Confused about equipment differences, need some feedback.
The wife and I decided to replace our Comfortmaker furnace AC system from 1987, and have two different bids - 1 for carrier (TP5) and 1 for Lennox (EL296V)
Honestly, we just wanted to replace the system with the cheapest/least efficient (80) unit so that when we go to sell the house in (5+ years??? maybe more) we wouldn't get dinged by people saying the equipment was too old. But after looking around, we're not sure if that's the best idea.
Both the bids are for 96 efficiency units, but the differences come with the blower motors. One is an ECM and the other is a variable speed. It's my understanding that the Carrier ECM has several "stages" but isn't a true variable speed.
All other things being equal, are we wrong to go with the cheaper Carrier? The Lennox guy told us that you wont see much of a benefit to going with a high efficiency unit without a variable speed motor because they don't reach peak efficiency until about 6-8 min into their cycle, and ours currently runs for about 4 min, and a unit without a variable speed would do the same thing.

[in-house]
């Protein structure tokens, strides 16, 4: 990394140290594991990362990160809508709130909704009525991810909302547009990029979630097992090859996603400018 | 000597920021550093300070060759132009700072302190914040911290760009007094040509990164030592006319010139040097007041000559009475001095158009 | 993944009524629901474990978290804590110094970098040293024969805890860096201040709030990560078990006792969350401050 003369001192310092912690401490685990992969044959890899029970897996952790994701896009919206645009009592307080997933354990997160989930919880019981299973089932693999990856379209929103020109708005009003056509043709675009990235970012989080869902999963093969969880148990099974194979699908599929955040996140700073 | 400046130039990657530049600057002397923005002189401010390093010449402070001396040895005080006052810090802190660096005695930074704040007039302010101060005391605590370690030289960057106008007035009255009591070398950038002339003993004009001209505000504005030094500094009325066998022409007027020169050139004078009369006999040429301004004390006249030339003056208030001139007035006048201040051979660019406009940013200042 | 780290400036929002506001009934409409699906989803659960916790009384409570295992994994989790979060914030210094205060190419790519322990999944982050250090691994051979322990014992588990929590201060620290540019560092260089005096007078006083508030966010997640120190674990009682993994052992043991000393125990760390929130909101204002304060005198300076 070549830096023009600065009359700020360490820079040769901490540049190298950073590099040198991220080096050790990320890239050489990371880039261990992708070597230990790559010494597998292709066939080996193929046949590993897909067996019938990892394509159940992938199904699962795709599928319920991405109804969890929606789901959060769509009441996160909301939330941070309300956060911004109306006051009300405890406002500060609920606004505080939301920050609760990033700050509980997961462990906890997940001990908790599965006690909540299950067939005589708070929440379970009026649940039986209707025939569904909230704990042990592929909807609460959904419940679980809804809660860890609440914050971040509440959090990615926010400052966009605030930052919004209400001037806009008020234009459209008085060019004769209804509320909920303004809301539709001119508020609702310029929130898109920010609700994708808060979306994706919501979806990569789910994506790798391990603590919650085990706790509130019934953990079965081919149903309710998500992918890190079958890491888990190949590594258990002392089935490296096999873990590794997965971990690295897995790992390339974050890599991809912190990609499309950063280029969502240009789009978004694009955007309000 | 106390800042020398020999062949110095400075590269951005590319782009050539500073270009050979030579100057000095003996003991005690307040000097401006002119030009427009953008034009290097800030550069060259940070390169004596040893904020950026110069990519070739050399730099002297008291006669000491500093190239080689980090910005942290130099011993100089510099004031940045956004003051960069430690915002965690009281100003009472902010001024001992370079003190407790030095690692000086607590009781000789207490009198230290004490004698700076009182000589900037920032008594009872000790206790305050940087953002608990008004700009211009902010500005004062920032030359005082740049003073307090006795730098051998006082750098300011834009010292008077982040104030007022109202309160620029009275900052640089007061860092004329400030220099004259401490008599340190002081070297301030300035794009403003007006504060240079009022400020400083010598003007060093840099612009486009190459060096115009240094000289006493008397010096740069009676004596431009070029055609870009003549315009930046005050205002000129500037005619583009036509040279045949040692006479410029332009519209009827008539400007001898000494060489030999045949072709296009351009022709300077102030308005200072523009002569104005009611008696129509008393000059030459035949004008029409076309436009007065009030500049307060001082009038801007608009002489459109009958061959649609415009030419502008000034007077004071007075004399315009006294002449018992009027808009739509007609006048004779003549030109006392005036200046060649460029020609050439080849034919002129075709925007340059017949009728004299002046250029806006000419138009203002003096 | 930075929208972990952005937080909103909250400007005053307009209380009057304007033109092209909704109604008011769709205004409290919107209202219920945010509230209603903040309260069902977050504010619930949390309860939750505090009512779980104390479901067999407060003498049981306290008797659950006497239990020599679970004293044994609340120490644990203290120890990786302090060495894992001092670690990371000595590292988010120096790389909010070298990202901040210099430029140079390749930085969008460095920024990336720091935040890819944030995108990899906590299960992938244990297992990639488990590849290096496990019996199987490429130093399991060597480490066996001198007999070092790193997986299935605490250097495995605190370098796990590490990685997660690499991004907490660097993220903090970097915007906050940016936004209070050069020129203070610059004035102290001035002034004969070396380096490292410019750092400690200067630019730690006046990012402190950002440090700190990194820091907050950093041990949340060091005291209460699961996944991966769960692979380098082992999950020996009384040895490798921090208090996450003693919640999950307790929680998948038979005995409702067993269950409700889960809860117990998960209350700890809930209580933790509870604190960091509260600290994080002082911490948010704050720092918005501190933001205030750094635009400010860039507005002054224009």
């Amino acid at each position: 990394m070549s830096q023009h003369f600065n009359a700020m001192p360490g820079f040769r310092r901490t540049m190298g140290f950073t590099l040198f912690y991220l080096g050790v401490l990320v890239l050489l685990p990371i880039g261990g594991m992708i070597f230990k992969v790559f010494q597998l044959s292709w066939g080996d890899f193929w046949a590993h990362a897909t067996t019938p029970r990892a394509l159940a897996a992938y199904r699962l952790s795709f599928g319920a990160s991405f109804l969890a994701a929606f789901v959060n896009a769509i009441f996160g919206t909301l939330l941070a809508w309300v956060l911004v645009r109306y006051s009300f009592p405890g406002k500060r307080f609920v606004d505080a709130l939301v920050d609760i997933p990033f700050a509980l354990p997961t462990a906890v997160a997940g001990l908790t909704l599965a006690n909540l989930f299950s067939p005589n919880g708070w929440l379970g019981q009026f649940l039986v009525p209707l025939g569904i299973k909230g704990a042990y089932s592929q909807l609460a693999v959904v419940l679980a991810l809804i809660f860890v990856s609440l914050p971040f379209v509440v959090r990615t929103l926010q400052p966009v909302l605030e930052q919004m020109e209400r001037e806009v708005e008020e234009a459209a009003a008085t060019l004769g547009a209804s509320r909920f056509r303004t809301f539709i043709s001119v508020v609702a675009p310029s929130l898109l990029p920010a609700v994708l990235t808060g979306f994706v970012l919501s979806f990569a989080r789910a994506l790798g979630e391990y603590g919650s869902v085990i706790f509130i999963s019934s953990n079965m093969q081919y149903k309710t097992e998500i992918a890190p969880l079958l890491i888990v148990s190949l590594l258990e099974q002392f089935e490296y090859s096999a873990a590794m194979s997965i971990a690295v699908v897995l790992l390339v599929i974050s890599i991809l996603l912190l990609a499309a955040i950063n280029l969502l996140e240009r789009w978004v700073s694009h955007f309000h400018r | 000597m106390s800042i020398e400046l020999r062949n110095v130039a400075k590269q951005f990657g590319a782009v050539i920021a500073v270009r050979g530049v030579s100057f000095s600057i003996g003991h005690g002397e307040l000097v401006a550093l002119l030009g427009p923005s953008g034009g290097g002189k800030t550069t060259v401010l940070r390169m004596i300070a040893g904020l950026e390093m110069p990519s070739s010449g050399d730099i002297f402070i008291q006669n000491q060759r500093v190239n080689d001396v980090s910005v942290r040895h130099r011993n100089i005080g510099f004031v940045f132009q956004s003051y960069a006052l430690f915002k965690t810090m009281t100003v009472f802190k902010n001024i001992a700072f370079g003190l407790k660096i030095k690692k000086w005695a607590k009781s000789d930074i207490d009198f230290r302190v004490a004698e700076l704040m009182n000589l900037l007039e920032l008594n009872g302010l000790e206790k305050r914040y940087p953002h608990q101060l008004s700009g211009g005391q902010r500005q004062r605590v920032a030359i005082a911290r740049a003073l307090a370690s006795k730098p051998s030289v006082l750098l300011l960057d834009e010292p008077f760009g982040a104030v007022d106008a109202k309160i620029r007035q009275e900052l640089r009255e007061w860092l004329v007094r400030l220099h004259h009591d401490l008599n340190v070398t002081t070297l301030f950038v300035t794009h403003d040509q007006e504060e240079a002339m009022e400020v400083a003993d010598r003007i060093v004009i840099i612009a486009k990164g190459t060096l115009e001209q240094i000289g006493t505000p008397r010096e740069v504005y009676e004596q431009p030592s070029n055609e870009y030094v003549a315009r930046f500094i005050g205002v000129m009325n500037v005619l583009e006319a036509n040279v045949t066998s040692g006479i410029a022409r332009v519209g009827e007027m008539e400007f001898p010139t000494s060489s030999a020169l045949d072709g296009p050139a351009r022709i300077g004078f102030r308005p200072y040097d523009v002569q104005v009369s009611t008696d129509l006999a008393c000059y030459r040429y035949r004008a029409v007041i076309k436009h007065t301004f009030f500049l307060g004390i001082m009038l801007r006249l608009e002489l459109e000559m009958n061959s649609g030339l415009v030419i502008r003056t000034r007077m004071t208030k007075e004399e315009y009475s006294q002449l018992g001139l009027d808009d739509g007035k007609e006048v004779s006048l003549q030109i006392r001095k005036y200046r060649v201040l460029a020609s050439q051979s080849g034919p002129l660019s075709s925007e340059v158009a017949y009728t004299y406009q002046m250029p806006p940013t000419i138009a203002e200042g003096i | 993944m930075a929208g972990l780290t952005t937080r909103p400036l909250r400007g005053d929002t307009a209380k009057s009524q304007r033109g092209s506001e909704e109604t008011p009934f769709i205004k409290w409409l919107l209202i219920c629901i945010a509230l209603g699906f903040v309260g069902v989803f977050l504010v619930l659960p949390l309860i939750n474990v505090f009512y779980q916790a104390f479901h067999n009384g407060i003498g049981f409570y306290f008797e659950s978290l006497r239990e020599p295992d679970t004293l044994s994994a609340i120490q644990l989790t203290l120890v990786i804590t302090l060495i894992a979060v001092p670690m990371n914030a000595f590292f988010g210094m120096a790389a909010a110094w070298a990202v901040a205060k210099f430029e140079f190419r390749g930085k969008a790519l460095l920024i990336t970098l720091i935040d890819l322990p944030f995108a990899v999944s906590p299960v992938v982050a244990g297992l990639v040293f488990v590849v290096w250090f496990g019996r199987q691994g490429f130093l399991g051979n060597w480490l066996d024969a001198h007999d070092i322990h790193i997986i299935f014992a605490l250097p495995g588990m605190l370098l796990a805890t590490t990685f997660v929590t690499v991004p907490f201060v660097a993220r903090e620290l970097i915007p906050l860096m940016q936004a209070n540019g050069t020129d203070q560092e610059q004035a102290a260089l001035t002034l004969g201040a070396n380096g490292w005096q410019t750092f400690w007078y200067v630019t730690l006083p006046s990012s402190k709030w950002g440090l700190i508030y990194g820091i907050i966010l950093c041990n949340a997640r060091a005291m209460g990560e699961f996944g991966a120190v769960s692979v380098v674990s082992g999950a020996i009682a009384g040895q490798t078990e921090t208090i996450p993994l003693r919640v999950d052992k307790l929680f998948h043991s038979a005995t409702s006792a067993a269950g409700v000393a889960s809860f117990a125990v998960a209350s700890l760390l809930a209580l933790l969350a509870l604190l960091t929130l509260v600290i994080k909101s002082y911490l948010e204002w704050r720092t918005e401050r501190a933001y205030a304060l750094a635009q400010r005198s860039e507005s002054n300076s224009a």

We live in a split level (1600-1700 sqft.), and the basement is always several degrees colder, and we were under the impression that a variable speed that runs more often would help even that difference out, but the Carrier guy told us that the one he has in the bid (TP5) would do that just fine, and that we'd be wasting our money going with the other model because it would require an infinity control unit. We have a Nest we haven't installed yet, so I'm not sure why I would have to buy his more expensive unit.....
We're just not sure which model is going to do what we want it to do... the cost difference between the two bids is around $$$, and at $$$ already, that extra expense for the Lennox unit isn't looking good.
So is the variable speed worth it when we're not even sure we're going to be in the house for much longer than 5-7 years?